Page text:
"We didn't finish the game obviously like we wanted to," Govero said. "We didn't score for a while there at the end. It motivates us knowing that we can play with this team, but their team isn't everybody that it was last year and ours isn't. We're both different teams than who we were last year, so we can't reflect on the past. We just have to focus on who we are as a team and what we want to do and play to our strengths.

"We want to finish the game and play 40 minutes. Last year we didn't play for 40 minutes, so that's why we didn't come out with the win."

Lavender will look to build upon a round-one performance Sunday that saw her grab 16 rebounds and score 23 points. In the process, she broke Katie Smith's school record for points in a single season.

"It was great to get away from the Big Ten," she said of facing 15th-seeded St. Francis. "They were still double-teaming, but they weren't as physical as the Big Ten is. (In the Big Ten) they know to push (me) around, double-team (me), triple-team and everybody is slicing at the ball. It was kind of like they weren't used to us. They hadn't seen us as much as Big Ten teams, and I guess it was a little bit more difficult for them to adjust in such a short period of time.

"Mississippi State does know how we play, and they know what to expect from me as a post player and what to expect from the guards. I think they'll be a little bit more familiar with things we do, so I will have to be in the mindset of the Big Ten a little bit because they know how we play and our style of play."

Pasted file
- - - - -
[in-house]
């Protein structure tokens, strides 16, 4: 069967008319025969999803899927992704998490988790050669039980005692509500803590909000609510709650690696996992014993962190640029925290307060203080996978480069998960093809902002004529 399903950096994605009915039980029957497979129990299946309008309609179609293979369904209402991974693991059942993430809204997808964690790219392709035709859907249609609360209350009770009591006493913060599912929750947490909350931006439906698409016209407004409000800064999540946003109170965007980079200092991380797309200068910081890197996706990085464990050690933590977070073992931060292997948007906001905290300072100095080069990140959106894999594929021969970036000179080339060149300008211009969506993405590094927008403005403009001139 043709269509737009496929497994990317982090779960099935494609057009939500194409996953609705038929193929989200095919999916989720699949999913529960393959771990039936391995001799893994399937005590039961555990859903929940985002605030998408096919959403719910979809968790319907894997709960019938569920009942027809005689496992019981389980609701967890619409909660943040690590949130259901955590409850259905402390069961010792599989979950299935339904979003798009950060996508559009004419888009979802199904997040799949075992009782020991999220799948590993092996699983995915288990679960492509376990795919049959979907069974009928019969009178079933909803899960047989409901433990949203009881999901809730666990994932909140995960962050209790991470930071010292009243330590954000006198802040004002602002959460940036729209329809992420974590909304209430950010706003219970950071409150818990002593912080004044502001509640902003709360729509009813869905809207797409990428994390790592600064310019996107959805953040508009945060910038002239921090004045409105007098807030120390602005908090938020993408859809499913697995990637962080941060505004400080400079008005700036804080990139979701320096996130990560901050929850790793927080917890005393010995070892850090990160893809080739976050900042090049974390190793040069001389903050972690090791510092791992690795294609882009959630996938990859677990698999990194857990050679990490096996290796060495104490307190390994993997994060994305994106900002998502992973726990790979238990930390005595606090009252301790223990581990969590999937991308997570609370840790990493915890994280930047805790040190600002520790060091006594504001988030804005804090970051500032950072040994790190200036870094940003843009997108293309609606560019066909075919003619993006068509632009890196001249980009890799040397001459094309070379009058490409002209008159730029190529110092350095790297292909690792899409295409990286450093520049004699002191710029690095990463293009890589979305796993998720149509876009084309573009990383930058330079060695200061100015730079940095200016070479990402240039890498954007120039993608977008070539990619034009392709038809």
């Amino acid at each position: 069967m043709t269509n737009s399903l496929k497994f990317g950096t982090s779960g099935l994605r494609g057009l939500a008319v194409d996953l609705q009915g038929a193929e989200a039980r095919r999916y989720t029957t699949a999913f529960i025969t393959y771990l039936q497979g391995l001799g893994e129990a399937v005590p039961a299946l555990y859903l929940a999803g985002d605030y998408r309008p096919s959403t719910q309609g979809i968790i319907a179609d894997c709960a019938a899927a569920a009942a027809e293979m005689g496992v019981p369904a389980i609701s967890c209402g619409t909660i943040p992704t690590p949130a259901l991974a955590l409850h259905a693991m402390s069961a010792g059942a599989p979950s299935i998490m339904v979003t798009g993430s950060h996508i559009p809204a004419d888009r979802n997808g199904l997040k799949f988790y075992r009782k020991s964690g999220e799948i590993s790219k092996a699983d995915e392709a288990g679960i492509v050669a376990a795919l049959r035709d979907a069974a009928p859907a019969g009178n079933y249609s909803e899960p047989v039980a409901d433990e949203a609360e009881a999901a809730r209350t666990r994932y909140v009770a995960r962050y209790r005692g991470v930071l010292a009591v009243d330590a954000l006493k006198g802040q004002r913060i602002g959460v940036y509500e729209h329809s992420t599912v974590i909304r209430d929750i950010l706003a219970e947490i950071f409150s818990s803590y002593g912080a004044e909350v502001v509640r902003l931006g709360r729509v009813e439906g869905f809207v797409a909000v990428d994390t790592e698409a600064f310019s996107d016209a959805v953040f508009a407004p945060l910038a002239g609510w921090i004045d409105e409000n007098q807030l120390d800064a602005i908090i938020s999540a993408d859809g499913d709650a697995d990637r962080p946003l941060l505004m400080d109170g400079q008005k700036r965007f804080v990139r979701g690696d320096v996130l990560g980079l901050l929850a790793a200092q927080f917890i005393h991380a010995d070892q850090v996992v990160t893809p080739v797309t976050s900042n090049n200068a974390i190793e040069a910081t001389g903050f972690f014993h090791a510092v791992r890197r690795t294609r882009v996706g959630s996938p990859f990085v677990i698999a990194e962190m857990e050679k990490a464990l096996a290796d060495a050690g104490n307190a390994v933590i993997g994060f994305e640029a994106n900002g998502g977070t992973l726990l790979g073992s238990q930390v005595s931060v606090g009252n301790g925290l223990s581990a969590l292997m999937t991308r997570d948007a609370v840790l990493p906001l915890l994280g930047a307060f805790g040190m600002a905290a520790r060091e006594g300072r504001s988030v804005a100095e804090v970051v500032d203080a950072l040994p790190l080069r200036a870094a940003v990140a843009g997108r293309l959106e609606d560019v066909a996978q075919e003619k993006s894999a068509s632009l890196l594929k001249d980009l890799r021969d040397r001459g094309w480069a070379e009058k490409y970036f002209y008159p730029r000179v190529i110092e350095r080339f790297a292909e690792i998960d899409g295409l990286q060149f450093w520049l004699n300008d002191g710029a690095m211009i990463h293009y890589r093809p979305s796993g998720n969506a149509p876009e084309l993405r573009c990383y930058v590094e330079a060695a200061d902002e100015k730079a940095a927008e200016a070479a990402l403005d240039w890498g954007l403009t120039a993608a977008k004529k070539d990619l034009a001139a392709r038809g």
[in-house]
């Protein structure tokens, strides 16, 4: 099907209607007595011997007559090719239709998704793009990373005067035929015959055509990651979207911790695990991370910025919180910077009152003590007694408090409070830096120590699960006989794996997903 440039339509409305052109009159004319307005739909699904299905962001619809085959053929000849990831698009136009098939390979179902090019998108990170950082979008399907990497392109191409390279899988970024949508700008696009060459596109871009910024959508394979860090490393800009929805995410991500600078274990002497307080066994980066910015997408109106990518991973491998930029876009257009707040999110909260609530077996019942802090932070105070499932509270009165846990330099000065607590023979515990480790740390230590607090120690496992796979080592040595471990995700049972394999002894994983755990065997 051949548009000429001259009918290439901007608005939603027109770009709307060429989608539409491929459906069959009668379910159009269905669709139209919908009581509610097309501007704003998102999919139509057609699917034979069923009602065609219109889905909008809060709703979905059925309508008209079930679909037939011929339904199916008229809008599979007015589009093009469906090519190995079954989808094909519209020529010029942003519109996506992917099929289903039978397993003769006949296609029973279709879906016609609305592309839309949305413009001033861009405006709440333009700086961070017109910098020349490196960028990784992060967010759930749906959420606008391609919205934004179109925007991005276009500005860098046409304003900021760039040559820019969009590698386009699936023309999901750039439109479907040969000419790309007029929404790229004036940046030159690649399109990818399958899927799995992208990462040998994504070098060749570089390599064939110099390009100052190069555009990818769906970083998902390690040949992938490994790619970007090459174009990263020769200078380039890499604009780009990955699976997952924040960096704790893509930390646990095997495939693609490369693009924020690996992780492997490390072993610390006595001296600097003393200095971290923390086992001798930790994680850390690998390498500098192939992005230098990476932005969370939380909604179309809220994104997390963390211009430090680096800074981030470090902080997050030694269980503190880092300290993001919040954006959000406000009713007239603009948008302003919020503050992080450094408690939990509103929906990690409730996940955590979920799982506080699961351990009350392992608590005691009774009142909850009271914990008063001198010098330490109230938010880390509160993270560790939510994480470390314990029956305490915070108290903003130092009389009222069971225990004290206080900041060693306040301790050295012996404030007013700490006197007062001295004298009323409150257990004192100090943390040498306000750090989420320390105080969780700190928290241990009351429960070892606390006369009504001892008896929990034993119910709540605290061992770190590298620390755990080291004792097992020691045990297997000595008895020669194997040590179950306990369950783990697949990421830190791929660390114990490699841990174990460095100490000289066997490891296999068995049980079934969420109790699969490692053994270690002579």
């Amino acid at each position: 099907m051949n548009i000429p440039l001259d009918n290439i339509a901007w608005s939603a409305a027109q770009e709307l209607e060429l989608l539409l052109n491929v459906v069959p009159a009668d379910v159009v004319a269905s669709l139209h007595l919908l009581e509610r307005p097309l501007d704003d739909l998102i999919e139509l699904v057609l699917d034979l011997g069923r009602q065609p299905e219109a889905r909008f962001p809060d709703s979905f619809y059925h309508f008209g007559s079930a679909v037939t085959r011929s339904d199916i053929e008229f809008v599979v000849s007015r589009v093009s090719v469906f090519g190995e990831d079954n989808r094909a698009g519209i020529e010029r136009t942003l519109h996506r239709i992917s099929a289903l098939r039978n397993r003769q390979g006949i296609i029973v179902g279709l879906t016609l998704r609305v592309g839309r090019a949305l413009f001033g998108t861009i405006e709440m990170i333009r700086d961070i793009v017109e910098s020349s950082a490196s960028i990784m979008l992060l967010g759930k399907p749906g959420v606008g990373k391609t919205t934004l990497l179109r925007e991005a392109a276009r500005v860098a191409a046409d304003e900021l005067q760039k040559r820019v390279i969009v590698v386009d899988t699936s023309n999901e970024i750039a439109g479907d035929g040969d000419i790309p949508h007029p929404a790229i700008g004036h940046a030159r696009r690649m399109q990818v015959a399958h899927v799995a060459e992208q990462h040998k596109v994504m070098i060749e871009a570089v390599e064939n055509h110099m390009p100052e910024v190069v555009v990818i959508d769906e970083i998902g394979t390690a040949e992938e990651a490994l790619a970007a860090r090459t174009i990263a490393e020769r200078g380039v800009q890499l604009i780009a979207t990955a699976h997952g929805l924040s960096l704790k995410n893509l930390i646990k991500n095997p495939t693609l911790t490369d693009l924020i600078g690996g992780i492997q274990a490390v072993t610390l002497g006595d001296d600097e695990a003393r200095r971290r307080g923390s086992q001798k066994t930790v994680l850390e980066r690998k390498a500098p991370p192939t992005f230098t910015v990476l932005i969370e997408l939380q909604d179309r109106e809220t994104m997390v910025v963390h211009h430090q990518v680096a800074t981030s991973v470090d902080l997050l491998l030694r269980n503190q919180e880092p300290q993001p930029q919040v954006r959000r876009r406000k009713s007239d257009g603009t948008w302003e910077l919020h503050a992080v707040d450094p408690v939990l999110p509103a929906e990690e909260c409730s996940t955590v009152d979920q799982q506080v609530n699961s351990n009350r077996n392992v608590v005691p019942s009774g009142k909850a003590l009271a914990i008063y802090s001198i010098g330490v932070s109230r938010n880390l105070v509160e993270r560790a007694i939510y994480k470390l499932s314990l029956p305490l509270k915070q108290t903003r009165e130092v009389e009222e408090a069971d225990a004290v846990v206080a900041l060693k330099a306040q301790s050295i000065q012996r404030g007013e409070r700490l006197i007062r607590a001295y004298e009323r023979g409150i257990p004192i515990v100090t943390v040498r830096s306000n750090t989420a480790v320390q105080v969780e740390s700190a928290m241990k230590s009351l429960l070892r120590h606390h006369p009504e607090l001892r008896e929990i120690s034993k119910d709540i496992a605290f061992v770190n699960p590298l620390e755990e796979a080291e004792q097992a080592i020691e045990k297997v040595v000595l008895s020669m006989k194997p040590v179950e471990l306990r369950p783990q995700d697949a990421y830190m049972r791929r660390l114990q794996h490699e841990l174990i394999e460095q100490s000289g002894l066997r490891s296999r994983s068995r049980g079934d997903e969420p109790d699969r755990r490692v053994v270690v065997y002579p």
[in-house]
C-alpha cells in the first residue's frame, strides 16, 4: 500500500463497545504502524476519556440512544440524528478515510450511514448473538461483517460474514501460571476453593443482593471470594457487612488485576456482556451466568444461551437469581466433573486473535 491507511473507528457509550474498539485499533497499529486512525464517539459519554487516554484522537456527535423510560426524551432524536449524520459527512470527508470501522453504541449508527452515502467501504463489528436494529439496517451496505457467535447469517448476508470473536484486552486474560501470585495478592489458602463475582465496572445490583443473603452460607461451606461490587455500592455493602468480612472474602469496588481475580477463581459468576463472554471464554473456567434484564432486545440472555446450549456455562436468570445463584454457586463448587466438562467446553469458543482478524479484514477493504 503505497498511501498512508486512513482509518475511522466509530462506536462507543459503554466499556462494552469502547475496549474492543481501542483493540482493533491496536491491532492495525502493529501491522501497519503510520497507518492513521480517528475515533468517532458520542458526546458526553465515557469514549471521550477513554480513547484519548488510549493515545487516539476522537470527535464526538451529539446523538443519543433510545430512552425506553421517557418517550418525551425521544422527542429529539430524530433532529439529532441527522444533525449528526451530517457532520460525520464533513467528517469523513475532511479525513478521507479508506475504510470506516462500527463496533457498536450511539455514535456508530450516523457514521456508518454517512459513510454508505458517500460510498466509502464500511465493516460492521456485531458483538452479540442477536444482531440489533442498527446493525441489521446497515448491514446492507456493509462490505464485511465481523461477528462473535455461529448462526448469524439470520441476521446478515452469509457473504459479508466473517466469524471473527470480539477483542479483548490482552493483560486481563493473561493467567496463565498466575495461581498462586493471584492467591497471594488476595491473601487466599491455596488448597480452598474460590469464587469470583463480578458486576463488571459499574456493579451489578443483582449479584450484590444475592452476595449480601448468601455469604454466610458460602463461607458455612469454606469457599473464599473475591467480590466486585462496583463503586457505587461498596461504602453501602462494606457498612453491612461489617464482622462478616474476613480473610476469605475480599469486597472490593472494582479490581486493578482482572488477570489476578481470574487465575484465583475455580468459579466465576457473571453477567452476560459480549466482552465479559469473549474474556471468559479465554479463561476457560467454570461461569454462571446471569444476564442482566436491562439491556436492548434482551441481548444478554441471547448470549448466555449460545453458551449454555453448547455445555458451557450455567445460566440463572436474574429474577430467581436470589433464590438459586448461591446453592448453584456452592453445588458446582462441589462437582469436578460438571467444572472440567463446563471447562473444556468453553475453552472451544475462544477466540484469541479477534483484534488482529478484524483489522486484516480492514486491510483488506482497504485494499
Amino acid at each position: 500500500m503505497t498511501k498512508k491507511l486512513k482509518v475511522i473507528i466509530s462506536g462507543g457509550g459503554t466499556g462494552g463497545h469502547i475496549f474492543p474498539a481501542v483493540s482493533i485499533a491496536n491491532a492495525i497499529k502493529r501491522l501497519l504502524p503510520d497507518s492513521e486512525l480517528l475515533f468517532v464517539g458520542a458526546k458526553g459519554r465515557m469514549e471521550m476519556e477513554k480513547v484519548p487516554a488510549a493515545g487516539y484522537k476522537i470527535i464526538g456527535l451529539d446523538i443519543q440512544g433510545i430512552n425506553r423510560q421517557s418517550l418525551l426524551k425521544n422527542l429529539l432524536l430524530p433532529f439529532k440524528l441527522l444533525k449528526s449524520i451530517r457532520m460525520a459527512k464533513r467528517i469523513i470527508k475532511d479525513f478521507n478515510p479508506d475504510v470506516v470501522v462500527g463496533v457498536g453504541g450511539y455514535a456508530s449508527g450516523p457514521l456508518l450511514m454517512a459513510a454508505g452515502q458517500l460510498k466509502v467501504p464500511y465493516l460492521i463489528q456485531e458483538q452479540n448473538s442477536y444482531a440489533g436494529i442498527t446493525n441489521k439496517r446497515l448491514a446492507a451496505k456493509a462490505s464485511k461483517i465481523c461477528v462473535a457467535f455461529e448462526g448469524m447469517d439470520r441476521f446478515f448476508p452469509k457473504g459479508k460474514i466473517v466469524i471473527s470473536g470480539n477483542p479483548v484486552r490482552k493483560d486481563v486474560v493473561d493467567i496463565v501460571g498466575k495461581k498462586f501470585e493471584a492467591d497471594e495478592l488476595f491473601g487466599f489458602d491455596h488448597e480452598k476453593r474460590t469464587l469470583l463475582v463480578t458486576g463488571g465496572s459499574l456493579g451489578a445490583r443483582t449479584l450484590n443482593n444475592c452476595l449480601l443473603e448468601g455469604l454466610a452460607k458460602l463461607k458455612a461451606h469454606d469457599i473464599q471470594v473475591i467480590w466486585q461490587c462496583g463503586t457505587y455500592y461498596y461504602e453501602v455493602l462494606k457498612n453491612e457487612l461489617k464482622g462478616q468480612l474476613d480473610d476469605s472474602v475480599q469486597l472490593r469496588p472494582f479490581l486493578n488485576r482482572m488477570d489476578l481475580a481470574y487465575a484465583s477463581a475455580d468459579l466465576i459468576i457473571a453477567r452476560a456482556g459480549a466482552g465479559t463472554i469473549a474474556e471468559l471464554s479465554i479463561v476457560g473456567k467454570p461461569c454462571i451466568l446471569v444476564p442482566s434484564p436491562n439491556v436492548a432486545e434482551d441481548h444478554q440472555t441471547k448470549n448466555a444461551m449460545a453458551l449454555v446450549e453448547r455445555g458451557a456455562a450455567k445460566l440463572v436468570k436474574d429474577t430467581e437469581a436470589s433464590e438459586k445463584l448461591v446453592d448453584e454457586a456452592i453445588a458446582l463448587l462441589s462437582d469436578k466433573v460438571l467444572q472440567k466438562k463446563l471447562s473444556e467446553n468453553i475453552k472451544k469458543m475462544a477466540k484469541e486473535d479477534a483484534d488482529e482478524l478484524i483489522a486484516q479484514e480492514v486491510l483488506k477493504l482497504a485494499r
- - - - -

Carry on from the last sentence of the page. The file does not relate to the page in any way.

Despite the loss of Allen, Lavender said she believes Ohio State has a higher caliber of player in the lineup this year. Joining the starting lineup in place of Shavelle Little, a senior coming off the bench this year, is freshman Tayler Hill. While Little is a two-time Big Ten Defensive Player of the Year, Hill is a five-star recruit who has added an even more athletic presence to the lineup, and the latter player brings more of a scoring threat at the other end.

"We're a much different team from last year," Foster said. "We're a better team because we have better guard play. Jantel is a better player this year than she was last year, and we have players who can stretch the floor and make it more difficult on the other team. I just think we're markedly different.

"I just think this team has a better chance of doing bigger things than maybe last year because we have so many different options. We have five players on the floor who can shoot and are scoring options. It's different in the aspect of athleticism."

They figure to need to put that athleticism to good use against the Bulldog backcourt of Alexis Rack, Tysheka Grimes and Armelie Lumanu.

All three are double-figure scorers this year, and Rack and Grimes both gave the Buckeyes fits last season. Rack had 19 points while Grimes had 22, although an ankle injury suffered by the latter player in the Bulldogs' 68-64 opening-round victory on Sunday has her availability questionable for tonight's game.

"You see the success they have had this year and you see where we are," Fanning-Otis said. "Hopefully we're an improved team. We know that they are in terms of the balance and the success they've had. When you have a starter who is the defensive player of the year and she's coming off the bench, that says something about your depth, I think, relative to their rotations. What we have to do better is execute better down the stretch."